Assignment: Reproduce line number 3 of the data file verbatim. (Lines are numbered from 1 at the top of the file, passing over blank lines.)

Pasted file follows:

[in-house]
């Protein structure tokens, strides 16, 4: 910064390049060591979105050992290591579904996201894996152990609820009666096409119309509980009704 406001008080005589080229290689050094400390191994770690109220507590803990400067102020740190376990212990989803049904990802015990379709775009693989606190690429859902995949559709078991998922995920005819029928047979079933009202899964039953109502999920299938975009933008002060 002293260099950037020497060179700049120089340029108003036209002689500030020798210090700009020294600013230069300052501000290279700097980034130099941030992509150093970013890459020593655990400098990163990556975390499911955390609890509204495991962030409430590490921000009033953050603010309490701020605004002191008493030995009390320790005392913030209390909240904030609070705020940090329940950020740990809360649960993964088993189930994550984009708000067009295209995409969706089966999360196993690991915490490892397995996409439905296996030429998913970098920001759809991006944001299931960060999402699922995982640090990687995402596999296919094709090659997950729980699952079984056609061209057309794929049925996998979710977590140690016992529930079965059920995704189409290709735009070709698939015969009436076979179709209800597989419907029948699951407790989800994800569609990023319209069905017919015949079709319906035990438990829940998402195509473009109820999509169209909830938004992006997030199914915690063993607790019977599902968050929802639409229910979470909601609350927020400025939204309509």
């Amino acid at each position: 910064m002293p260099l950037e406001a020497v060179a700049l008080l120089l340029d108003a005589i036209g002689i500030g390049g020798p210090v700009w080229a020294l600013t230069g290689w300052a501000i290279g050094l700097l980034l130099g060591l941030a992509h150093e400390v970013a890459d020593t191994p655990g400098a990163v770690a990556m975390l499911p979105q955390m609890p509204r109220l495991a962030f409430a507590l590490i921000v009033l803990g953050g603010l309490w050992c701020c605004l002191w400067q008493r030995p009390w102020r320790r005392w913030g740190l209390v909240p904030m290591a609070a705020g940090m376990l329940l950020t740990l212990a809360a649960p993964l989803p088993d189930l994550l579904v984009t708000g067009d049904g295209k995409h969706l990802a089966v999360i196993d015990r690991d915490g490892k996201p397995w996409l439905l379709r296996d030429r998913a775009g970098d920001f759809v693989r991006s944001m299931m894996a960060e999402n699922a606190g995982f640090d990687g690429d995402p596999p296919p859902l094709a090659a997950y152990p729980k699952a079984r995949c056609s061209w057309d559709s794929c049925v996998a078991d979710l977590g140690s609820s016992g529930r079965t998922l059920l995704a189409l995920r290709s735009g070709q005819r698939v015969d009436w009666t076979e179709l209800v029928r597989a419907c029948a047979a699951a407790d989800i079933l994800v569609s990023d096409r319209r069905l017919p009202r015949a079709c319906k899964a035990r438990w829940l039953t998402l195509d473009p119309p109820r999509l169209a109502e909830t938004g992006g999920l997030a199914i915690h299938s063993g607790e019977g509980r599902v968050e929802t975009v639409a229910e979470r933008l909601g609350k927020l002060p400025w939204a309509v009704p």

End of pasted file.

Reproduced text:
């Amino acid at each position: 910064m002293p260099l950037e406001a020497v060179a700049l008080l120089l340029d108003a005589i036209g002689i500030g390049g020798p210090v700009w080229a020294l600013t230069g290689w300052a501000i290279g050094l700097l980034l130099g060591l941030a992509h150093e400390v970013a890459d020593t191994p655990g400098a990163v770690a990556m975390l499911p979105q955390m609890p509204r109220l495991a962030f409430a507590l590490i921000v009033l803990g953050g603010l309490w050992c701020c605004l002191w400067q008493r030995p009390w102020r320790r005392w913030g740190l209390v909240p904030m290591a609070a705020g940090m376990l329940l950020t740990l212990a809360a649960p993964l989803p088993d189930l994550l579904v984009t708000g067009d049904g295209k995409h969706l990802a089966v999360i196993d015990r690991d915490g490892k996201p397995w996409l439905l379709r296996d030429r998913a775009g970098d920001f759809v693989r991006s944001m299931m894996a960060e999402n699922a606190g995982f640090d990687g690429d995402p596999p296919p859902l094709a090659a997950y152990p729980k699952a079984r995949c056609s061209w057309d559709s794929c049925v996998a078991d979710l977590g140690s609820s016992g529930r079965t998922l059920l995704a189409l995920r290709s735009g070709q005819r698939v015969d009436w009666t076979e179709l209800v029928r597989a419907c029948a047979a699951a407790d989800i079933l994800v569609s990023d096409r319209r069905l017919p009202r015949a079709c319906k899964a035990r438990w829940l039953t998402l195509d473009p119309p109820r999509l169209a109502e909830t938004g992006g999920l997030a199914i915690h299938s063993g607790e019977g509980r599902v968050e929802t975009v639409a229910e979470r933008l909601g609350k927020l002060p400025w939204a309509v009704p």